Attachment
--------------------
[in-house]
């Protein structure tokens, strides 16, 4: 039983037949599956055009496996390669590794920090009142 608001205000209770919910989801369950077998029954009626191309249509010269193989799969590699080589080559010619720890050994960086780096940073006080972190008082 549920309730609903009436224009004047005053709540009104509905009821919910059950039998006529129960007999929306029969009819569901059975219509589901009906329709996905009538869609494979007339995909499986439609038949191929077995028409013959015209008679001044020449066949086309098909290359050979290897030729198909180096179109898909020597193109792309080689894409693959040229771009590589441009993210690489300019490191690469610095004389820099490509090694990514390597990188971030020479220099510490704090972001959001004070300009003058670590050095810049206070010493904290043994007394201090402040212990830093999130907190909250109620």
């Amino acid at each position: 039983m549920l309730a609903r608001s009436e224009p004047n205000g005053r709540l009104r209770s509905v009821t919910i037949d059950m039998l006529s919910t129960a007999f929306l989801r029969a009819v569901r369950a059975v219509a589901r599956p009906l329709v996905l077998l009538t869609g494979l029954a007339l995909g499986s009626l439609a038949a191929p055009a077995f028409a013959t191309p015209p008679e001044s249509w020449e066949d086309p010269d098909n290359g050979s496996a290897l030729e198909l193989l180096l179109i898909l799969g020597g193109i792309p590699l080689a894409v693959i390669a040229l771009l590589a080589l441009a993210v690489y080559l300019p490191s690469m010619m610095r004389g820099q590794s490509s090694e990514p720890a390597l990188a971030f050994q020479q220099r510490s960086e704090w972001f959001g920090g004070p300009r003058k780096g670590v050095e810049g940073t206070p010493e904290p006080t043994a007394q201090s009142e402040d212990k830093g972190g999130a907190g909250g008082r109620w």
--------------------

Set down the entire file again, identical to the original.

[in-house]
């Protein structure tokens, strides 16, 4: 039983037949599956055009496996390669590794920090009142 608001205000209770919910989801369950077998029954009626191309249509010269193989799969590699080589080559010619720890050994960086780096940073006080972190008082 549920309730609903009436224009004047005053709540009104509905009821919910059950039998006529129960007999929306029969009819569901059975219509589901009906329709996905009538869609494979007339995909499986439609038949191929077995028409013959015209008679001044020449066949086309098909290359050979290897030729198909180096179109898909020597193109792309080689894409693959040229771009590589441009993210690489300019490191690469610095004389820099490509090694990514390597990188971030020479220099510490704090972001959001004070300009003058670590050095810049206070010493904290043994007394201090402040212990830093999130907190909250109620």
């Amino acid at each position: 039983m549920l309730a609903r608001s009436e224009p004047n205000g005053r709540l009104r209770s509905v009821t919910i037949d059950m039998l006529s919910t129960a007999f929306l989801r029969a009819v569901r369950a059975v219509a589901r599956p009906l329709v996905l077998l009538t869609g494979l029954a007339l995909g499986s009626l439609a038949a191929p055009a077995f028409a013959t191309p015209p008679e001044s249509w020449e066949d086309p010269d098909n290359g050979s496996a290897l030729e198909l193989l180096l179109i898909l799969g020597g193109i792309p590699l080689a894409v693959i390669a040229l771009l590589a080589l441009a993210v690489y080559l300019p490191s690469m010619m610095r004389g820099q590794s490509s090694e990514p720890a390597l990188a971030f050994q020479q220099r510490s960086e704090w972001f959001g920090g004070p300009r003058k780096g670590v050095e810049g940073t206070p010493e904290p006080t043994a007394q201090s009142e402040d212990k830093g972190g999130a907190g909250g008082r109620w």